Bill Gray is in a period of transition. He left EFN Lounge/Motley Bar shortly before it closed abruptly last week and is formulating a potential new business plan he calls Grind Espresso Bar. But he wants to find co-partners before proceeding. The 34-year-old Philadelphia native earned a business degree in Pittsburgh but returned to Philly where he opened seven Jazz & Java coffee shops in the region between 1997 and 2005. The chain was eventually sold to Saxbys.
Gray moved to D.C. in the summer of 2005 but then moved to Tuscon, Ariz., for about a year (2006 mostly) before settling in Washington in early 2007, where he became a staple bartender of the local gay scene having mixed drinks at several bars and clubs before taking the reins at EFN Lounge/Motley about 18 months ago. Several of his relocation decisions have been motivated by love, which led him to relocate both to Arizona and D.C. “I think I was raised to be an Italian housewife,” he says. “Just kidding, though that is why I moved to Arizona for my boyfriend at the time who was an engineer. I did what I felt was right for my family at the time.”
He admits to being a hopeless romantic and is in a new relationship now but doesn’t want to talk details. He says hardcore chiseled abs — Gray’s are displayed in all their glory on his Facebook page — are “not that difficult to get; I learned a long time ago that abs are mainly hidden because of diet, not how many crunches I can do. I try to eat a balanced diet and stay away from overeating, but I definitely have a weakness for chocolate and ice cream. I inhale the stuff.”
Gray says being a successful bartender is more about personality, being genuine and making good drinks than being a pretty face. He went through a few bumpy years with his family after coming out but says they came around after a few years of missed holidays. Gray lives in Thomas Circle and loves working out at Vida, spending long hours with his boyfriend watching old movies, window shopping, coffee tasting and going to spots outside the gayborhood. He’s ready to start the next chapter of his professional life and says, “the sky is the limit.”
How long have you been out and who was the hardest person to tell?
I have been out for 17 years. The hardest person to tell was definitely my mother. I went away to college in ’93 and wrote her a letter apologizing for being gay and I understood if she and Dad didn’t want me around. I had multiple suicide attempts before writing that letter to the point where I had to come out for my sanity. I was rejected at first and welcomed eventually.
Who’s your gay hero?
I have a few gay heroes. Professionally, I admire anybody who steps out in business and makes it; most notably David von Storch of Vida Fitness and Thomas McGuire of WorkSpaces. I also admire everyone who has served in our military under “Don’t Ask, Don’t Tell.” They have more strength and courage than anyone I know.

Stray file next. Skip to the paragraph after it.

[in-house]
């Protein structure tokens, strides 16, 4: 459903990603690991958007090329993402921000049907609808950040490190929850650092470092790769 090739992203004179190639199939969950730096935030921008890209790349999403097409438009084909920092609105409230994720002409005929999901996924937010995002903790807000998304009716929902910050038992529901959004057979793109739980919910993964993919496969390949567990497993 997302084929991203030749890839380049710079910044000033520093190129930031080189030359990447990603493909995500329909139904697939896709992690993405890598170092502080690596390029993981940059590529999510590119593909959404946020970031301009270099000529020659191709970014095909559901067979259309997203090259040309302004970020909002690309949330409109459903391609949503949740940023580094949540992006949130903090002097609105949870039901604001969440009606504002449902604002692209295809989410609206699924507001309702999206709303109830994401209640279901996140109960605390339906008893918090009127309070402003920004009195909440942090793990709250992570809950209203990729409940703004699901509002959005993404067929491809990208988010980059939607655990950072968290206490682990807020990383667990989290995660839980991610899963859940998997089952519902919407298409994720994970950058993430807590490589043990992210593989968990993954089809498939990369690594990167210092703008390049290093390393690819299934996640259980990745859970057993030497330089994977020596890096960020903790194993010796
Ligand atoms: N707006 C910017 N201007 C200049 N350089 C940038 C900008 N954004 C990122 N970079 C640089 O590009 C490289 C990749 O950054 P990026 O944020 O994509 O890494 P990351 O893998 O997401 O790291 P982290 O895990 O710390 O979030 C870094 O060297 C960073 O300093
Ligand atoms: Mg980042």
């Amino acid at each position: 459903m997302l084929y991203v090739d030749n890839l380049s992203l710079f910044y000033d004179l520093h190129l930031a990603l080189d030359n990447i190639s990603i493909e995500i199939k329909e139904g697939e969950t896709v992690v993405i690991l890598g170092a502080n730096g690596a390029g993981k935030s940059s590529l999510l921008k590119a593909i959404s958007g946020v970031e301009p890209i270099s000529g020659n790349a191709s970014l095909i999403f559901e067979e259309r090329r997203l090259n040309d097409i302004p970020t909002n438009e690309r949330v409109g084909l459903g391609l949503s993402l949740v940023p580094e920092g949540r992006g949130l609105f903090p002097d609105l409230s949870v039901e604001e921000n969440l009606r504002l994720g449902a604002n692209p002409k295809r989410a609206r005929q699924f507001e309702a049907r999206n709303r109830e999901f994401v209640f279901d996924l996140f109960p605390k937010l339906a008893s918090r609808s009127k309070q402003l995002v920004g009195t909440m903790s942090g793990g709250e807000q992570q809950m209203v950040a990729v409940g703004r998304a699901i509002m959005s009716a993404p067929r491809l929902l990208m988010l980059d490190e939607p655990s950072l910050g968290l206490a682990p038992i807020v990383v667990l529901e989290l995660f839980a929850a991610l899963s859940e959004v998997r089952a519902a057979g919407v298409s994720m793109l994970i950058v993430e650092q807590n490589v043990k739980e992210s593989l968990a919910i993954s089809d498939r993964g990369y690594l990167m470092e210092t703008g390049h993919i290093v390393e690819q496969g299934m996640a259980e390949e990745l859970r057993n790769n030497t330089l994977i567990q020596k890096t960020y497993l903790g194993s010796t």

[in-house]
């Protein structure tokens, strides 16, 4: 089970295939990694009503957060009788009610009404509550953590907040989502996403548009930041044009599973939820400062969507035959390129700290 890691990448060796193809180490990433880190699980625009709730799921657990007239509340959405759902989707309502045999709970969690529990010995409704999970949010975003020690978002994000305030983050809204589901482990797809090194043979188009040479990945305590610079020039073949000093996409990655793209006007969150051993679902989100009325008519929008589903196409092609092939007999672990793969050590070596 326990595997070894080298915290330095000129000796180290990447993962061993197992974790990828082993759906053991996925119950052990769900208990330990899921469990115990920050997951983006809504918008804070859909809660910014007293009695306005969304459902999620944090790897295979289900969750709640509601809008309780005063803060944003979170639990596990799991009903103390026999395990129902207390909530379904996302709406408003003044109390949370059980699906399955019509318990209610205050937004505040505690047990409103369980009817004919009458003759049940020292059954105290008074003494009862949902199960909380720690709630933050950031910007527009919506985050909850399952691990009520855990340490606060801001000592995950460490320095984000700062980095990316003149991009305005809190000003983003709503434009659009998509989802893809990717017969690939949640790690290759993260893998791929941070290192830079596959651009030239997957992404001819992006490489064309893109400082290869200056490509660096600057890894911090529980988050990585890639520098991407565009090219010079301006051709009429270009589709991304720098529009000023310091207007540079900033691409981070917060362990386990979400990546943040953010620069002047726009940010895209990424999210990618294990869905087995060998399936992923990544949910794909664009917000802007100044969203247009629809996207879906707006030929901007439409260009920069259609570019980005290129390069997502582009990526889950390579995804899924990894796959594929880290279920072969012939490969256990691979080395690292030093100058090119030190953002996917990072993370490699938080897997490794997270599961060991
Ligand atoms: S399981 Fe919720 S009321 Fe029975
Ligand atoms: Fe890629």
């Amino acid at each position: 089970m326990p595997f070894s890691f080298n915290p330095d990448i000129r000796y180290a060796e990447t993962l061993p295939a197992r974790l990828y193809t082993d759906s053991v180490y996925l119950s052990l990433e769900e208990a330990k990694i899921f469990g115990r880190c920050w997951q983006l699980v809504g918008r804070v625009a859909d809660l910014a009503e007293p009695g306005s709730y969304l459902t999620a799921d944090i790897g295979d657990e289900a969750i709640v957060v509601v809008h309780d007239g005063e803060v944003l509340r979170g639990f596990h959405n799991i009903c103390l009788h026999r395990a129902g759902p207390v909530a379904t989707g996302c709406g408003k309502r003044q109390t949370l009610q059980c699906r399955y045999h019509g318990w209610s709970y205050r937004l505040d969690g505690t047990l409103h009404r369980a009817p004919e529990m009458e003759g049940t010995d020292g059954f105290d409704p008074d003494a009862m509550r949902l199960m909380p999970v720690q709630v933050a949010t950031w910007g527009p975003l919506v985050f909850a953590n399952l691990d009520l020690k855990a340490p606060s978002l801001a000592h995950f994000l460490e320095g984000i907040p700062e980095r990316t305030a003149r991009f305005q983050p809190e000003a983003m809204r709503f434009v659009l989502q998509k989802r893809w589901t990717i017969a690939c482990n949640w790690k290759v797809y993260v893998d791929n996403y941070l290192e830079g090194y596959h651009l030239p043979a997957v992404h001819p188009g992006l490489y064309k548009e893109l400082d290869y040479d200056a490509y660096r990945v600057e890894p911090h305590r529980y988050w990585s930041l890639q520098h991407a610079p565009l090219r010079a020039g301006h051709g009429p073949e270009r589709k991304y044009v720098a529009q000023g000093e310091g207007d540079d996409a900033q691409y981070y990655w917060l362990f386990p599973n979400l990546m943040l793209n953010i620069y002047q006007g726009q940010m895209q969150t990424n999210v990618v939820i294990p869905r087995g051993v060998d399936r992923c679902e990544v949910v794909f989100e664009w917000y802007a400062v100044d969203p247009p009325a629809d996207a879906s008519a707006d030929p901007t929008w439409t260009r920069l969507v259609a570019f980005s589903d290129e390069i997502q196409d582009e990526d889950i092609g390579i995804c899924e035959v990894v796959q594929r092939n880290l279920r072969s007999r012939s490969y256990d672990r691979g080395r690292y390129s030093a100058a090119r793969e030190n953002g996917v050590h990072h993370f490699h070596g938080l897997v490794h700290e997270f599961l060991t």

What’s Washington’s best nightspot, past or present?
Good question. I am just going to personalize this. I have the best time when I go to event-driven parties. I’ve been a bartender and have worked at most of the nightspots in this city. I loved working at Cobalt when I first arrived in D.C., I loved the family feel of working at Nellie’s, I loved the energy at Town. I loved the sense of accomplishment at EFN/Motley. In my opinion, there is no “best” nightspot. I do enjoy all of the spots but tend to make my choice based on what event is going on, which seems to be the trend in D.C.
Describe your dream gay wedding.
I think what most people don’t know about me is that I am a hopeless romantic. My dream wedding would take place in a locale that is conservative with friends and family. I think I will be the one proposing because I am the type to set up the romantic proposal setting.
What non-gay issue are you most passionate about?
The medical reform that our president pushed through Congress.
What historical outcome would you change?
The assassination of JFK.
What’s been the most memorable pop culture moment of your lifetime?
On what do you insist?
Expressing an informed opinion before making assertions.
What was your last Facebook post or Tweet?
“Saying Goodbye for Now …”
If your life were a book, what would the title be?
“Gray’s EFN Anatomy”
If science discovered a way to change sexual orientation, what would you do?
I am very happy with the way God has created me. I would choose God over science in this instance.
What do you believe in beyond the physical world?
My heart/soul/spirit will be all I have for eternity. I have to live everyday with those three things in mind.
What’s your advice for LGBT movement leaders?
My advice is simple and seems to work for most: “You attract more flies with honey rather than vinegar.”
What would you walk across hot coals for?
What gay stereotype annoys you most?
I have embraced all facets of our community. Stereotypes certainly apply to some. I would say the inability to be monogamous.
What’s your favorite gay movie?
I used to volunteer with the Gay and Lesbian Film Festival in Philly so I have seen a bunch. I would have to say “Touch of Pink” is one of my favorites. I also liked “It’s My Party,” but it makes me cry too much.
What’s the most overrated social custom?
I remember being a child and my mother would scold me if I didn’t remove my hat when I entered a home. I think that is pretty overrated.
What trophy or prize do you most covet?
Two off the top of my head. I was voted Best Bartender in D.C. in 2008 by City Paper. That meant a lot to me as it wasn’t just the gay community. I was recently named the Community Partner of the Year by the Non-Profit Al Sura.
What do you wish you’d known at 18?
That everything I did at that age would impact my future as significantly as it has.
I moved here for love. I always follow my heart above all else. My next career will hopefully keep me here as I have grown attached to the city.